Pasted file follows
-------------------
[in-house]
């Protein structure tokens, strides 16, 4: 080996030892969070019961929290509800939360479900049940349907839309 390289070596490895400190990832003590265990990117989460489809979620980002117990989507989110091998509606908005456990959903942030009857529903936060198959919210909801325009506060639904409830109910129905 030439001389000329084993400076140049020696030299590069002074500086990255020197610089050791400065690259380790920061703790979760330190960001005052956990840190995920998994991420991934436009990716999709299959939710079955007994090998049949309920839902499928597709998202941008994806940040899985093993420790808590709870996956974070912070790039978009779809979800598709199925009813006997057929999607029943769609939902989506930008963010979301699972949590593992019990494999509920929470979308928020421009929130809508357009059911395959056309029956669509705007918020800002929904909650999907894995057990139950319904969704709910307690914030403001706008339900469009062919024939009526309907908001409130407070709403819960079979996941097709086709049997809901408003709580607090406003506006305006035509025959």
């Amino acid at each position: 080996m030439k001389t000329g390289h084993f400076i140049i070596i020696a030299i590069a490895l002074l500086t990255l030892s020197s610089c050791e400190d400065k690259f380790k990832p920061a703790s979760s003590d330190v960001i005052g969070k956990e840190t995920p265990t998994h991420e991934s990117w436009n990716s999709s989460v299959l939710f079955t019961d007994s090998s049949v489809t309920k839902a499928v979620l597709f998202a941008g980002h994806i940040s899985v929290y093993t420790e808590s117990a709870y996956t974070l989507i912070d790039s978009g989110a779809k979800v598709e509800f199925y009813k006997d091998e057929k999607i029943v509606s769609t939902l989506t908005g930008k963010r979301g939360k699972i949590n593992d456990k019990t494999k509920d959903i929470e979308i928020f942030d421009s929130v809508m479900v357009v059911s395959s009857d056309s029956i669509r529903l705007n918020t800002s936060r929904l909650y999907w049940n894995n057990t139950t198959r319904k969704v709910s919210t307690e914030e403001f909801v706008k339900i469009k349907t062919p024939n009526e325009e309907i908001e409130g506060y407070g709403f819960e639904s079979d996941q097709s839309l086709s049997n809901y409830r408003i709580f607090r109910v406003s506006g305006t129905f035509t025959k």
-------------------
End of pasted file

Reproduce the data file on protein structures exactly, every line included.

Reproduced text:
[in-house]
């Protein structure tokens, strides 16, 4: 080996030892969070019961929290509800939360479900049940349907839309 390289070596490895400190990832003590265990990117989460489809979620980002117990989507989110091998509606908005456990959903942030009857529903936060198959919210909801325009506060639904409830109910129905 030439001389000329084993400076140049020696030299590069002074500086990255020197610089050791400065690259380790920061703790979760330190960001005052956990840190995920998994991420991934436009990716999709299959939710079955007994090998049949309920839902499928597709998202941008994806940040899985093993420790808590709870996956974070912070790039978009779809979800598709199925009813006997057929999607029943769609939902989506930008963010979301699972949590593992019990494999509920929470979308928020421009929130809508357009059911395959056309029956669509705007918020800002929904909650999907894995057990139950319904969704709910307690914030403001706008339900469009062919024939009526309907908001409130407070709403819960079979996941097709086709049997809901408003709580607090406003506006305006035509025959």
């Amino acid at each position: 080996m030439k001389t000329g390289h084993f400076i140049i070596i020696a030299i590069a490895l002074l500086t990255l030892s020197s610089c050791e400190d400065k690259f380790k990832p920061a703790s979760s003590d330190v960001i005052g969070k956990e840190t995920p265990t998994h991420e991934s990117w436009n990716s999709s989460v299959l939710f079955t019961d007994s090998s049949v489809t309920k839902a499928v979620l597709f998202a941008g980002h994806i940040s899985v929290y093993t420790e808590s117990a709870y996956t974070l989507i912070d790039s978009g989110a779809k979800v598709e509800f199925y009813k006997d091998e057929k999607i029943v509606s769609t939902l989506t908005g930008k963010r979301g939360k699972i949590n593992d456990k019990t494999k509920d959903i929470e979308i928020f942030d421009s929130v809508m479900v357009v059911s395959s009857d056309s029956i669509r529903l705007n918020t800002s936060r929904l909650y999907w049940n894995n057990t139950t198959r319904k969704v709910s919210t307690e914030e403001f909801v706008k339900i469009k349907t062919p024939n009526e325009e309907i908001e409130g506060y407070g709403f819960e639904s079979d996941q097709s839309l086709s049997n809901y409830r408003i709580f607090r109910v406003s506006g305006t129905f035509t025959k």